But note what the woman says in reply. She believes the truth of the matter. She does not try to pass herself off as an Israelite, neither does she claim that Jesus is unfair. Rather, she accepts what Jesus says: “Yes, Lord.” It isn’t right for me to have “the children’s bread.” But the woman also mentions something else that has been and still is just as true: “But even the dogs eat the crumbs that fall from their masters’ table.” And no one begrudges the puppies who do.


To this acceptance of the truth, Jesus replies: “O woman, great is your faith!” She is commended for believing the truth of what He says, for believing the truth of what that Torah, Psalter, and Prophets declared, for believing the truth about who He is. “Her daughter was healed instantly” as the crumbs fell from the Divine Master during His work of redeeming Israel and her mother snatched them up. And as Jesus leaves from there, the woman’s faith remains.


But for you, there are no crumbs to be had. Because the truth of who Jesus Christ is and what He does and what He says puts you into a different category than the Canaanite woman. Having the same faith in Jesus as she had makes you no dogs, but places you at the table as children. For what Christ was meant to do would also incorporate the nations into “the house of Israel.”


That is what the prophecy given through Isaiah declared. There would be an expansion of the household: “The foreigners who join themselves to the Lord, who minister to Him, to love the Name of the Lord, and to be His servants, everyone who keeps the Sabbath and does not profane it, and holds fast My covenant—those I will bring to My holy mountain, and make them joyful in My house of prayer; their burnt offerings and their sacrifices will be accepted on My altar; for My house shall be called a house of prayer for all peoples.” This is what the Lord God declares will happen as He “reveals His deliverance and His salvation” through the promised Christ.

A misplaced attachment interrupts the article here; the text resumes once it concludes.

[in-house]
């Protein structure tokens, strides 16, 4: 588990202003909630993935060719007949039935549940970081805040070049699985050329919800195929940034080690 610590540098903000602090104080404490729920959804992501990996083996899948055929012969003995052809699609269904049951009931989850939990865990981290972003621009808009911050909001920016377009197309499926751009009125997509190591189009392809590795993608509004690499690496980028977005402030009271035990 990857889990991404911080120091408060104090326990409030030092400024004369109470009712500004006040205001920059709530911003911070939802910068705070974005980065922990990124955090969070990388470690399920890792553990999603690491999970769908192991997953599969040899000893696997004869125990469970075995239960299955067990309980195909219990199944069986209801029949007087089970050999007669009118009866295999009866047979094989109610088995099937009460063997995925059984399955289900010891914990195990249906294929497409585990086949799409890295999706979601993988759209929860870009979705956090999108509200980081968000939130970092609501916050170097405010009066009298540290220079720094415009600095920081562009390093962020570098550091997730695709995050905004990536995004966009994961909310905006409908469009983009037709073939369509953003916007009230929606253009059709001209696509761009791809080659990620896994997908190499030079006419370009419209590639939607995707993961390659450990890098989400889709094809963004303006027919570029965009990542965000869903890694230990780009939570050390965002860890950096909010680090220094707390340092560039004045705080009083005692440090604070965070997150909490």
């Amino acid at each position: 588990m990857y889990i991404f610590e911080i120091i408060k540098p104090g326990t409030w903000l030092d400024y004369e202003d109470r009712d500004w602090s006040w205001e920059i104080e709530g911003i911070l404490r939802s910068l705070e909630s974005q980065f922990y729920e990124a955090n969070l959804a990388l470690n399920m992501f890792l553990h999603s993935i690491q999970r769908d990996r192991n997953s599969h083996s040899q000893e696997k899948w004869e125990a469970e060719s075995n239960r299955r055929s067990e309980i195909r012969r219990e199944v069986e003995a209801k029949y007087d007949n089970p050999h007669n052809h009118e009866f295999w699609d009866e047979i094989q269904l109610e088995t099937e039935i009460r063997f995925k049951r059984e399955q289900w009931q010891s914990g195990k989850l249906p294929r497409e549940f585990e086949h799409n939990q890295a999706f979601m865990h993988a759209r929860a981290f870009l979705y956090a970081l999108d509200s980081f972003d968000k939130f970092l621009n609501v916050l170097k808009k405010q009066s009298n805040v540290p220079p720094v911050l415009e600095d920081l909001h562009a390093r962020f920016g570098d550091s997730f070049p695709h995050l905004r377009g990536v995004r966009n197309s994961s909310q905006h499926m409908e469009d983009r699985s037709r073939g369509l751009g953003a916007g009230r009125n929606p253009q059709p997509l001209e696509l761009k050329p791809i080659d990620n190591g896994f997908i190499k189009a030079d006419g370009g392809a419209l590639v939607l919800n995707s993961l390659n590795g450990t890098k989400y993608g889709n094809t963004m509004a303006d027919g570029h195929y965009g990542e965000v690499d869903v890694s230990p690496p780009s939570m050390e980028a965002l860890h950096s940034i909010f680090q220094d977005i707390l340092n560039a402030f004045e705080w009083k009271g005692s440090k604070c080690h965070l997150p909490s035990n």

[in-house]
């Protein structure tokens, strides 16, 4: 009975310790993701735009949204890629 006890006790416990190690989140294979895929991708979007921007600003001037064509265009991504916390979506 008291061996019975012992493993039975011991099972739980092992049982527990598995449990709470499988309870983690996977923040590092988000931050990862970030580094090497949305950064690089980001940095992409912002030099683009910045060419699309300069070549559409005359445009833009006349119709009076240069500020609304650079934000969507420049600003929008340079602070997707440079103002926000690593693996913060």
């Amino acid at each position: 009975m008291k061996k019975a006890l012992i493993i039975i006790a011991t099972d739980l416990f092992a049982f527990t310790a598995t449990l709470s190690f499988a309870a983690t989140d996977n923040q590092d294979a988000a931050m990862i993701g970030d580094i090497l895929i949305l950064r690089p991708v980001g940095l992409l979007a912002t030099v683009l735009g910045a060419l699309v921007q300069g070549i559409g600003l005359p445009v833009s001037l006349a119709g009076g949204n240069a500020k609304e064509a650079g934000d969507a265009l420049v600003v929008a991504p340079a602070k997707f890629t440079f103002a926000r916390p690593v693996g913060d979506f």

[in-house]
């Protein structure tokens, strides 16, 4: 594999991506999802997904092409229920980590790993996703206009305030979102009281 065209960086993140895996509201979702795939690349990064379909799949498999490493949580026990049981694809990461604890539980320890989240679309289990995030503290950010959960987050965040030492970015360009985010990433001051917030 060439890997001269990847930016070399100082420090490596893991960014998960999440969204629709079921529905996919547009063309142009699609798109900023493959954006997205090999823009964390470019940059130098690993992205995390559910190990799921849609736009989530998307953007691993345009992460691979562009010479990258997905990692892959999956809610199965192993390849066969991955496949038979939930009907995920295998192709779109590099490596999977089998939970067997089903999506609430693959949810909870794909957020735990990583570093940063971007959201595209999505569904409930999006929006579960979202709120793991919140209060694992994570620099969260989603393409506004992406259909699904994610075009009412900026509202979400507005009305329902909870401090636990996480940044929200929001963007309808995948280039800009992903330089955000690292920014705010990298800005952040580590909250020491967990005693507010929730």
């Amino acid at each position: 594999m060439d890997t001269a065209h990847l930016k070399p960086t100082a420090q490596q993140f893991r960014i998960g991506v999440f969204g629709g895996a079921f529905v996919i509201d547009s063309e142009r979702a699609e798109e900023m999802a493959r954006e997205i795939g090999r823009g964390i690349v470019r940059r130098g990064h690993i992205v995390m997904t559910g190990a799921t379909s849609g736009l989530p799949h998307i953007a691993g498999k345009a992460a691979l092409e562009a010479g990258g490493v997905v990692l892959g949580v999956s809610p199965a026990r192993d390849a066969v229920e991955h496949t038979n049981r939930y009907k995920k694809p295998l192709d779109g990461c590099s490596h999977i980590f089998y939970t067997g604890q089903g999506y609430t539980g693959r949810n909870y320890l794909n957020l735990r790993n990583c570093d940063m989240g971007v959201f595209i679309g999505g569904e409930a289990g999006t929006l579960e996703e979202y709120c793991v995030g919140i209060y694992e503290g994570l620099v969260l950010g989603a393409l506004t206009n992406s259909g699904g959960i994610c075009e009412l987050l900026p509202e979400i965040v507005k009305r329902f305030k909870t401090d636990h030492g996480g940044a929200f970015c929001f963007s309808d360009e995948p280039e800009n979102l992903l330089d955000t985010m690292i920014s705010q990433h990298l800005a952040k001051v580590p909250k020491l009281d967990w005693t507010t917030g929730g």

There is a change in status to occur. People who were excluded from the presence of the Lord God and His covenant are being brought in. You, who once were not part of His people are made recipients of the Messiah’s work of redemption. Jesus is “sent only to the lost sheep of the house of Israel.” But His salvific work is not limited only to them. No, what the Incarnate God accomplishes through His perfect life, sacrificial death, and glorious resurrection transcends all times and places. This is the greater work that would happen after the exchange between Jesus and the Canaanite woman. She may receive “the crumbs from the masters’ table,” but her descendants are part of “all nations” from whom Christ’s disciples would be made.


This is what today’s Psalm predicted and the Epistle Reading explained. The Israelite Psalmist writes: “May God be gracious to us and bless us and make His face shine on us, that Your way may be known on earth, Your saving power among all nations.” And the Lord God answers the Psalmist’s prayer as He sends the Eleven and their successors out “to make disciples of all nations,” as they take up the task that Christ began, “baptizing them in the Name of the Father and of the Son and of the Holy Spirit, and teaching them to obey everything that I have commanded you.”